Another parliamentary question was asked by my hon. Friend Mr. Burrowes, who I know has pursued this matter on behalf of his constituent, Mr. Leo Athanasatos of Windsor court in Southgate, where 34 leaseholders are trying to acquire the freehold. The Under-Secretary of State stated that
"tenants exercising their right of collective enfranchisement do not yet benefit from the SDLT relief provided for in section 74 of the Finance Act 2003, although this remains the intention once the practical difficulties have been resolved."—[ Hansard, 11 March 2008; Vol. 472, c. 238W.]
The Government have had five years to resolve those practical difficulties. So far, they have not produced even a timetable for dealing with the problem: the relief remains ineffective, and there is no sign that the Government will address that. It is a significant matter for many thousands of people, as many flats are held on a leasehold basis, especially in London. I own a flat on that basis. I hasten to add that I have no intention of acquiring the freehold, and so have no interest to declare, but many people in London do want to do that. Even so, the Government do not appear to be tackling a concern that hon. Members of all parties recognise.
New clause 1 is the Opposition's attempt to rectify the problem. It would remove the references to "an RTE company" in section 74 of the Finance Act 2003, and provide that the relief would be available where a chargeable transaction is entered into in pursuance of a right of collective enfranchisement. We do not want the present problems to drag on. Instead, we want to resolve what is an aggravating matter for many people. It is clearly unfair for people in the circumstances that I have described to be hit by stamp duty when that is not the intention of either the Government or the Opposition.
If the Government cannot accept new clause 1, we hope that they at least exhibit some urgency about bringing forward their own solution. The present legislation is defective, and HMRC appears to be pursuing relevant cases with some vigour. It is taking in revenue, even though that is not what the Government have said is their intention. The Government have promised that they will deal with the matter, but there appears to be little or no practical activity in that regard.
There is a failure in the system, and we believe that new clause 1 would deal with something that has been allowed to fester for far too long.
First, may I say that my party has considerable sympathy for new clause 1, as presented by Mr. Gauke? That is principally because so much time has elapsed since the proposals were first put forward, and the case in Bournemouth to which he referred will no doubt be replicated throughout the country.
As has been made clear, the Leasehold Reform, Housing and Urban Development Act 1993 entitled qualifying tenants to bring about the enforced sale of the freehold of a building to the tenants acting together. Sections 121 to 124 of the Commonhold and Leasehold Reform Act 2002 make changes to the collective enfranchisement rules under the 1993 Act. They provide that collective enfranchisement must be carried out by an RTE company, as defined under section 4A. As we have heard, the SDLT will be calculated by dividing the amount paid for the collective purchase by the number of flats involved.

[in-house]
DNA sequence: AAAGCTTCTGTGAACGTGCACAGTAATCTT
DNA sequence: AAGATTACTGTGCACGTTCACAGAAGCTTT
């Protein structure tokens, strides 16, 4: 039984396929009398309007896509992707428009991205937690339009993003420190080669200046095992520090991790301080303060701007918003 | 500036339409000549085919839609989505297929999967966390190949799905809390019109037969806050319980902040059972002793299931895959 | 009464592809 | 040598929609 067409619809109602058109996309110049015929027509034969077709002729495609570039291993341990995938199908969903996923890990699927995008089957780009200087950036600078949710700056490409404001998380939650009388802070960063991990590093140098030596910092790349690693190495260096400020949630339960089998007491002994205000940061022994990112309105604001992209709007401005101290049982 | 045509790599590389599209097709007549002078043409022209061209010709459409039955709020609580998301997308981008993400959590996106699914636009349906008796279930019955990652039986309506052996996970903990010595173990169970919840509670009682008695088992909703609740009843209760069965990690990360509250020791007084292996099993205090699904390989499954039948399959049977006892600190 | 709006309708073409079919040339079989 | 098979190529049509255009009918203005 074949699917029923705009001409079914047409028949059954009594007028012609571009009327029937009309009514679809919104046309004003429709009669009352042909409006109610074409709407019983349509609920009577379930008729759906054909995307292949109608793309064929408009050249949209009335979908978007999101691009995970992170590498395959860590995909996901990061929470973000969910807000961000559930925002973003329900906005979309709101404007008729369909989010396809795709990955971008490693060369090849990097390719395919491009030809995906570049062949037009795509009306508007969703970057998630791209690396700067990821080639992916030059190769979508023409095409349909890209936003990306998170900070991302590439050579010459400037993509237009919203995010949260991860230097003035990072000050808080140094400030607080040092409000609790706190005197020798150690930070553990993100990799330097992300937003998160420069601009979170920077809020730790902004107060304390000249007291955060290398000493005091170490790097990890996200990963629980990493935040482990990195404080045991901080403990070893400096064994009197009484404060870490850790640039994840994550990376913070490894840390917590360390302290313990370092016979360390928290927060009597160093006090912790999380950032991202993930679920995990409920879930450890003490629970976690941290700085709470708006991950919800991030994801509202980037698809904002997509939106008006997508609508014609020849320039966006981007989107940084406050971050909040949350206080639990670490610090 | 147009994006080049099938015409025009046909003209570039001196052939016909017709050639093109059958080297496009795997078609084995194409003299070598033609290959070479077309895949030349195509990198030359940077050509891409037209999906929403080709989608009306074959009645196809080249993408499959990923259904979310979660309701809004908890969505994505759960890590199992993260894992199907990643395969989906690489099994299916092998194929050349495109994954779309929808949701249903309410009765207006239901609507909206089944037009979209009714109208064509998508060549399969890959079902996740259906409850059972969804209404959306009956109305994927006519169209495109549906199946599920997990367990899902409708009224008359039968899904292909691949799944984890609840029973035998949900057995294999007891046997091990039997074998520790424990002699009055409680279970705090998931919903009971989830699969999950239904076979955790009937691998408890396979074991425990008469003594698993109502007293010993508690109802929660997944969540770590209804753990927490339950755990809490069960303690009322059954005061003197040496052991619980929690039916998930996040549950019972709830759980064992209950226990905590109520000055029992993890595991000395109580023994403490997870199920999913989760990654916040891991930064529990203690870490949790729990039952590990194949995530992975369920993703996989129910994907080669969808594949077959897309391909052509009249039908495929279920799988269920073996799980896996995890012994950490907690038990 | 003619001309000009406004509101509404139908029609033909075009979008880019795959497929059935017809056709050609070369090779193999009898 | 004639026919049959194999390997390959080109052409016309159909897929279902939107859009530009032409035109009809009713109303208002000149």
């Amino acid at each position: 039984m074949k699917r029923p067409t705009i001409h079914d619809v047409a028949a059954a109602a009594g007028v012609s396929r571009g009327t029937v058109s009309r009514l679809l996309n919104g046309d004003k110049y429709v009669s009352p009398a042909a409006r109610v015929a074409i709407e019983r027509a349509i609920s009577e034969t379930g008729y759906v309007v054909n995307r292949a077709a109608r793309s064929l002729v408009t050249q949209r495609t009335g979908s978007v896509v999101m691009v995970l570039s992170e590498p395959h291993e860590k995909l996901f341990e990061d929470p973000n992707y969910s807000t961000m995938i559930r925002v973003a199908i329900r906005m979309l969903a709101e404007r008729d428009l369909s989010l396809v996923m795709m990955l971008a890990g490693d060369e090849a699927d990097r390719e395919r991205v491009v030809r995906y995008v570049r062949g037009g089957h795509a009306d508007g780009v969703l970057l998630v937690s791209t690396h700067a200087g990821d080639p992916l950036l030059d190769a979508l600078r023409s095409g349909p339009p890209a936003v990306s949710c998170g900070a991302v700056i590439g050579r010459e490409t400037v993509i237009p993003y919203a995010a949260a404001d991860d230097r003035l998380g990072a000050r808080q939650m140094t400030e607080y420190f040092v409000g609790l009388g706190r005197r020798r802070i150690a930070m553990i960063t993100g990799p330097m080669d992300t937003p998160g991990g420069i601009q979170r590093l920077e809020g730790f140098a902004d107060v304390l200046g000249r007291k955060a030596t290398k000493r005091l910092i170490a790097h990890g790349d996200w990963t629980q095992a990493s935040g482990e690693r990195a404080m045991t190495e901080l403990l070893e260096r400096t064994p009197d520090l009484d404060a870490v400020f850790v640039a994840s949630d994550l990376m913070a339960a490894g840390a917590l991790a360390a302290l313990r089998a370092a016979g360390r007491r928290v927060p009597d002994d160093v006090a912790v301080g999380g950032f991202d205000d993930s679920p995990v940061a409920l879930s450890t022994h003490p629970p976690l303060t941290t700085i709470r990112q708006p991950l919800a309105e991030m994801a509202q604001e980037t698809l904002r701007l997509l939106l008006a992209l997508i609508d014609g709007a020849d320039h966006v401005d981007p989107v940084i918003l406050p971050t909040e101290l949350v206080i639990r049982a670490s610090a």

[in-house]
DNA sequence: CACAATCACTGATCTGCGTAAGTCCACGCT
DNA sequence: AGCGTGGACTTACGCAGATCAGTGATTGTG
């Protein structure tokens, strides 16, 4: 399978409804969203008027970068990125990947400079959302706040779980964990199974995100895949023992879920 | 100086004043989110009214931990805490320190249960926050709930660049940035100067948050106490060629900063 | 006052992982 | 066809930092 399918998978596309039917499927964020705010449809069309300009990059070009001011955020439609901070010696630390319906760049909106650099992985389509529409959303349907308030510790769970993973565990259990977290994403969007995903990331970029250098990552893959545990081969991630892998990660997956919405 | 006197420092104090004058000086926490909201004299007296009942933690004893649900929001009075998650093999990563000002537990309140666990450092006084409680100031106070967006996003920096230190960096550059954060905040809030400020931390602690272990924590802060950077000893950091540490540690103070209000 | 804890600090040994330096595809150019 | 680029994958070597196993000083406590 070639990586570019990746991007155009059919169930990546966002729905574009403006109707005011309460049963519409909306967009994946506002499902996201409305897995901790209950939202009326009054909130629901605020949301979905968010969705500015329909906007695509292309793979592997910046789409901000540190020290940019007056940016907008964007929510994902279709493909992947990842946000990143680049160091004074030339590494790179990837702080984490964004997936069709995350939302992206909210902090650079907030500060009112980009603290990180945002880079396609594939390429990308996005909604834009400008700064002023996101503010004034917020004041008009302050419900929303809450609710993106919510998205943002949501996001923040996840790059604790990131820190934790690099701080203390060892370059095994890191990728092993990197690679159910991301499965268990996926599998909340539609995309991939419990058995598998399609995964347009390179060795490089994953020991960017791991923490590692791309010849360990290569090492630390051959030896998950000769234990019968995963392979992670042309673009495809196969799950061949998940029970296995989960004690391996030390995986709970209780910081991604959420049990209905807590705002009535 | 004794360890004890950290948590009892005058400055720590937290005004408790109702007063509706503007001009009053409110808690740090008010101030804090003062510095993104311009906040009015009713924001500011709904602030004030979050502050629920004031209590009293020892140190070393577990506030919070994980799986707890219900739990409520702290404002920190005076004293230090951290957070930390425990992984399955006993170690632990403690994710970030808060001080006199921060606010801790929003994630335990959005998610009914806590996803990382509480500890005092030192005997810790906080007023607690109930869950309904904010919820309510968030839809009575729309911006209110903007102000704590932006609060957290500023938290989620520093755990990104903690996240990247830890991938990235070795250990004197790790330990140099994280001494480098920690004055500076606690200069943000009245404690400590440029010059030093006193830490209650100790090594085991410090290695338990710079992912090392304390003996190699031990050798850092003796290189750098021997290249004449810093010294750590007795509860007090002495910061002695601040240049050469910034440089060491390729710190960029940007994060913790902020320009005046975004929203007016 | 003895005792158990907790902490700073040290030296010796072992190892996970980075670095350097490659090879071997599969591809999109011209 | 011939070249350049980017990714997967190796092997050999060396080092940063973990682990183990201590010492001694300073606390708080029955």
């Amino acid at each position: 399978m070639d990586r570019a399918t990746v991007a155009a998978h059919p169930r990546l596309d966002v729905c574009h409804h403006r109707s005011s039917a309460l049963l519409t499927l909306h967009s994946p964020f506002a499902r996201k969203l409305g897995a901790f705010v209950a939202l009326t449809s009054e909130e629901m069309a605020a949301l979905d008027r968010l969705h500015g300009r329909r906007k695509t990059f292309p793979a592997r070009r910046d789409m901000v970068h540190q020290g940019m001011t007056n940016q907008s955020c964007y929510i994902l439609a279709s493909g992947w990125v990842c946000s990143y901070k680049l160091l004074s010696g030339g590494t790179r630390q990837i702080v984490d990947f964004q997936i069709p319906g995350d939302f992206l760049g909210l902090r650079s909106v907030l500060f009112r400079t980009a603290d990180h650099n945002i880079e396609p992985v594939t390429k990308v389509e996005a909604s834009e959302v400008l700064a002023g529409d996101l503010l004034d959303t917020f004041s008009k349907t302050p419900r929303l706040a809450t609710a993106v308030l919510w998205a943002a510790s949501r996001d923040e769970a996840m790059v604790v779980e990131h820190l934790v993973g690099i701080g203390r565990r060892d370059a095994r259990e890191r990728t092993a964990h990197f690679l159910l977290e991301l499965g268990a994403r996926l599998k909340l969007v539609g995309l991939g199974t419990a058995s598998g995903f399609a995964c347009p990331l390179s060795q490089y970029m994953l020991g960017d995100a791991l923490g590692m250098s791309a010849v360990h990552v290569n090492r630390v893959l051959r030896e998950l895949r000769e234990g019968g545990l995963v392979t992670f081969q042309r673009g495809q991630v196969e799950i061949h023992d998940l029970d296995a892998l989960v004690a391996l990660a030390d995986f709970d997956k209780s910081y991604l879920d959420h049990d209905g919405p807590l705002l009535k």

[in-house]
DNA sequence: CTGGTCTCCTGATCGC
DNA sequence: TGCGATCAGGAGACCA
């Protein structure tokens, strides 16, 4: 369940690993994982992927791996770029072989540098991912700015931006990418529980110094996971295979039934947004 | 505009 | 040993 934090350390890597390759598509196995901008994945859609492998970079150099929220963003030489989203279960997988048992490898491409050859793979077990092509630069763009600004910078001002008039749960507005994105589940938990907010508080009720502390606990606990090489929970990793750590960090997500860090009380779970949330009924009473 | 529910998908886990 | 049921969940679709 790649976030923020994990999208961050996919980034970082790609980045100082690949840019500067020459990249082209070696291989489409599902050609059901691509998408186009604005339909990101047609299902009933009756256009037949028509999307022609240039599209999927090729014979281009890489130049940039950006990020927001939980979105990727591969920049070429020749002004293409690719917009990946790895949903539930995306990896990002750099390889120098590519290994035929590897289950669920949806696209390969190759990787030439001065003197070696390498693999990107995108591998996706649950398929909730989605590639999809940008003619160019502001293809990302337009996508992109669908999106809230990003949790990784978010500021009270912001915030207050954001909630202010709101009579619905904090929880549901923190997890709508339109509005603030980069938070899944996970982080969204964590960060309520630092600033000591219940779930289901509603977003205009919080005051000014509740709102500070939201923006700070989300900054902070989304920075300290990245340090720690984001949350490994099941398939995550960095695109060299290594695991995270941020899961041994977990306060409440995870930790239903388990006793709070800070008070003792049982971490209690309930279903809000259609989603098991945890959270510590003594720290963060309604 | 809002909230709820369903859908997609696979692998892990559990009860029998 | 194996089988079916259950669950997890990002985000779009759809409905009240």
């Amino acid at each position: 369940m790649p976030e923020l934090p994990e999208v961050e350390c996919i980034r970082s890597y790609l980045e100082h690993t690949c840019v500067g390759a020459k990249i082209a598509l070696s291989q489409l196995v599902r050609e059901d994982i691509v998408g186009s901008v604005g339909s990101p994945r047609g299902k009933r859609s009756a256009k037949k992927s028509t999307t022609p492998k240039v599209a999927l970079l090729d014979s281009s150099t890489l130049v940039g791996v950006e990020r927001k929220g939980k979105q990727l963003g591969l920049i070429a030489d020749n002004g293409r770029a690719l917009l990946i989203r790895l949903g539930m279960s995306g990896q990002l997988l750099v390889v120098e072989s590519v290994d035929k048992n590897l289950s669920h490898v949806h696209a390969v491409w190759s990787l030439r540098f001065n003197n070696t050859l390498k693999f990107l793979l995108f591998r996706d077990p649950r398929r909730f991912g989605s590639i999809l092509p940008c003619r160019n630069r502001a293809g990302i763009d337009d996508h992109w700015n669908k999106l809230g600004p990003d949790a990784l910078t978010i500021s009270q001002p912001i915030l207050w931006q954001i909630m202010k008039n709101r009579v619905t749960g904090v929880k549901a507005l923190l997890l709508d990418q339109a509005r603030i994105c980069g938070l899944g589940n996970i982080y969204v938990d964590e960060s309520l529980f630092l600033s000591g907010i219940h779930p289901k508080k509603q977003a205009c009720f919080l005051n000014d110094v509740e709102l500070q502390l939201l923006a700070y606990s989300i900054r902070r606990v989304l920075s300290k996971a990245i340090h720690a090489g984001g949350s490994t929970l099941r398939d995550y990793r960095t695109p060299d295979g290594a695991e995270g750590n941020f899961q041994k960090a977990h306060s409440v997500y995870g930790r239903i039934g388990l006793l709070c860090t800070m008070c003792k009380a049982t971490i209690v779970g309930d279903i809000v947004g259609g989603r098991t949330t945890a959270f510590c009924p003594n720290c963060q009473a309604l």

That seems fair and reasonable, and we all accept that that approach should be adopted. The Government argue that the relief rate provided by the Finance Act 2003 will ensure that RTE company members—that is, the individual tenants—fund the SDLT
"at a rate broadly appropriate to their own contribution to the purchase and do not suffer a higher rate of tax because they are acquiring the freehold under a collective arrangement."—[ Hansard, 11 March 2008; Vol. 472, c. 238W.]
That too seems entirely sensible and reasonable, so it is somewhat amazing that SDLT relief is still not available to tenants exercising their right to collective enfranchisement, even though the principle was agreed six years ago. Sections 121 to 124 of the 2002 Act have not been brought into force, which means that section 4A has not been introduced.
We have heard that several Members have raised questions with Ministers, who have indicated that there are legal and practical difficulties which need to be resolved and that work is continuing in order to determine the way forward. There is no idea of when that work will be determined, when we will get to a resolution, or what the legal and practical difficulties are that are being experienced. Perhaps the Minister will be able to inform us about that.
Many of these legal and practical difficulties also apply in my constituency, and they should have been thought through some five years ago. The relief is intended to provide an incentive for leaseholders to work together rather than individually. As the hon. Gentleman and my hon. Friend Mr. Gauke rightly point out, this anomaly should be ironed out at the earliest possible opportunity. Does the hon. Gentleman agree that these so-called legal and practical difficulties were not foreseen some five years ago?